Annie Condon [00:08:48]: So you could create an AWS account if you don't already have one, and use the sagemaker integrations with hugging face to deploy your llms. That means you don't even have to download the model artifacts to deploy an LLM. Also, AWS Bedrock allows you to invoke an LLM on the bedrock runtime. And just yesterday, deep learning AI released a free course on creating serverless LLM apps with bedrock. So again, this is something where you don't need to get a job to then get the experience that you need to deploy llms, you can go out and play with some of this stuff yourself, even if it seems a little bit scary or you haven't really explored this world yet. And even if you just tried this, you would be at where I'm at right now. So I guess in conclusion, this is kind of like deciding to have kids. There's never a right time where you'll be ready to start deploying llms.

Annie Condon [00:09:59]: So go play with it and. Yeah, thank you.

Demetrios [00:10:06]: I love this quote at the end. This is so awesome. And I was trying to tweet what you were saying. Like, I wanted to give a quick and dirty way of deploying llms, except I realized there's not really a quick and dirty way of doing this. It's amazing. Even if the marketing teams want you to think that there is. That's the problem with it, I think.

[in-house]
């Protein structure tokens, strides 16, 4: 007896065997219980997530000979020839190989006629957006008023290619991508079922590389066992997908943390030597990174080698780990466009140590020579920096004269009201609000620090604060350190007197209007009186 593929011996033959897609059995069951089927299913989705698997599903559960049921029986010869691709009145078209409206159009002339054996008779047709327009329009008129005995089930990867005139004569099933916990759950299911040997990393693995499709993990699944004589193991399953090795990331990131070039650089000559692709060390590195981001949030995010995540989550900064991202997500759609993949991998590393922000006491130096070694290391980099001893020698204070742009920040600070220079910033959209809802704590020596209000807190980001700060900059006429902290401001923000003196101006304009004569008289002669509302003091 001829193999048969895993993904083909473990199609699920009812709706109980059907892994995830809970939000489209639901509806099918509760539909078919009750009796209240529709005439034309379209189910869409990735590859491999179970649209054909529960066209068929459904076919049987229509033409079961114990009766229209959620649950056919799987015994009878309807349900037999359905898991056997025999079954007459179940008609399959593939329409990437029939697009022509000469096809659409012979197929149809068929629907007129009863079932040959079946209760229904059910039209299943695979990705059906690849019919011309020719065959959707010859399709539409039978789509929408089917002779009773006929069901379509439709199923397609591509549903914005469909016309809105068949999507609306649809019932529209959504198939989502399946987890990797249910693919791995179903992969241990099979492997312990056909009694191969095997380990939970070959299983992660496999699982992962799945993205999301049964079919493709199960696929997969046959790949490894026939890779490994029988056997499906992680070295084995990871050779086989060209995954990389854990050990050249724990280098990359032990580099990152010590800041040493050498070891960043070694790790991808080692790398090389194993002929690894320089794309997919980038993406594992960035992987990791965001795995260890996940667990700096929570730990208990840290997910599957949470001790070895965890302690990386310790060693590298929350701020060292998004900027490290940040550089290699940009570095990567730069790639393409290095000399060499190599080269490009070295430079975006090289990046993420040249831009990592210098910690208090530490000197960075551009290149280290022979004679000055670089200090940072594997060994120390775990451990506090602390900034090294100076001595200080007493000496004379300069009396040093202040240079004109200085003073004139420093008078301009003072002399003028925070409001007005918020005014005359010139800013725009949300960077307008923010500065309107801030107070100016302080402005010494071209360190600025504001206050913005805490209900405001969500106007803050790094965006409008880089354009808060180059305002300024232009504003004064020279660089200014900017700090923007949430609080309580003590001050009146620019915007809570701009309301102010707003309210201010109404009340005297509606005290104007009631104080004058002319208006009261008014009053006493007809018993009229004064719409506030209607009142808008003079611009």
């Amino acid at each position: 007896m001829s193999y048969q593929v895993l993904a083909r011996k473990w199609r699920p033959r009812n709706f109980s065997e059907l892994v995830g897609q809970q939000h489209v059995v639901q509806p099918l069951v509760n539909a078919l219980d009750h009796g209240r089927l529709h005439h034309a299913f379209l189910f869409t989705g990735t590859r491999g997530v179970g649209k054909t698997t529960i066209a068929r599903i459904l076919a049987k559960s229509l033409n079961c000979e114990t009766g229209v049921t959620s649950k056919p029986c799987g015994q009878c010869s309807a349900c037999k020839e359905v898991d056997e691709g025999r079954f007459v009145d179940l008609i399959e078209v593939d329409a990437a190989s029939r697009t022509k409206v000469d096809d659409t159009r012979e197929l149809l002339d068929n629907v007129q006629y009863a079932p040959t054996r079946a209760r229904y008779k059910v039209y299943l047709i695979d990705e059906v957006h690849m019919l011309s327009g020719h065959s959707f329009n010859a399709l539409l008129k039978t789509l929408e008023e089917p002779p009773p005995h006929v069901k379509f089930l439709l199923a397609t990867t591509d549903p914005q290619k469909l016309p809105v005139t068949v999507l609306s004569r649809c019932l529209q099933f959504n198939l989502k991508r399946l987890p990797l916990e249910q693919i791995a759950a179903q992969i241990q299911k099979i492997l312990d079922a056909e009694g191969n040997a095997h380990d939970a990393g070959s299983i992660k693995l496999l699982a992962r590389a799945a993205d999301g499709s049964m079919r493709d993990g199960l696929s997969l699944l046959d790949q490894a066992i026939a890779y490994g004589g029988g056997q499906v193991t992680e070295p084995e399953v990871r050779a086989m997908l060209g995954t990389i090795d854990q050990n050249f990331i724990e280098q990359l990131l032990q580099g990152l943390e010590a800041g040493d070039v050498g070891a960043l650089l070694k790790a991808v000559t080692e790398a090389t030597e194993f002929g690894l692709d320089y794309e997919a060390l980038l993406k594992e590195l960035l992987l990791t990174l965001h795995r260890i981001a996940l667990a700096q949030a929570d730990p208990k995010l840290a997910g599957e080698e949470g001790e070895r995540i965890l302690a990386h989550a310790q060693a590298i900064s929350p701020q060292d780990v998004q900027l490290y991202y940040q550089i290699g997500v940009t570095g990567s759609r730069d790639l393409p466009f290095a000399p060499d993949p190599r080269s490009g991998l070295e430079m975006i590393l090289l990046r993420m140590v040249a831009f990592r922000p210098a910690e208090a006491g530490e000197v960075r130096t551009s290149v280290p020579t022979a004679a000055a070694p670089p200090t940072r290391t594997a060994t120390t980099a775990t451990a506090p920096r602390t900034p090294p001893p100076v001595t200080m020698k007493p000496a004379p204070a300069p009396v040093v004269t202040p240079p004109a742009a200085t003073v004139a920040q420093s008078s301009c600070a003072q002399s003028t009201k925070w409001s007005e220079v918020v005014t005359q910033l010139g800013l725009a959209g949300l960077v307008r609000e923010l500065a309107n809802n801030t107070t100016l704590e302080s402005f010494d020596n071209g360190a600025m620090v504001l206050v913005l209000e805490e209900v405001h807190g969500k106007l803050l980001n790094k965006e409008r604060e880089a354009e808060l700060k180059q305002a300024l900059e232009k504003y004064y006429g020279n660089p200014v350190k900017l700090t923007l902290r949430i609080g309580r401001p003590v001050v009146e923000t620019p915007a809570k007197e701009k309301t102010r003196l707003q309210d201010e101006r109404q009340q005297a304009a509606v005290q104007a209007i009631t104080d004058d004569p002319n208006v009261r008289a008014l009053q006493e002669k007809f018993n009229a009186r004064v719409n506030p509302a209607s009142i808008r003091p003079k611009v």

Annie Condon [00:10:29]: Yes. Absolutely.

Demetrios [00:10:31]: Yes. If you ask any marketing team right now, they will tell you that it's easy as it's like that classic meme where half the horse is drawn with stick figures and then the other half is drawn.

Annie Condon [00:10:46]: Yeah, exactly.

Demetrios [00:10:48]: Really detailed, in depth. And so it's like how to draw a horse and draw that. So, annie, awesome. Thank you so much for persisting and giving us this talk. It was awesome. I really appreciate you coming on here.

Annie Condon [00:11:03]: Thank you.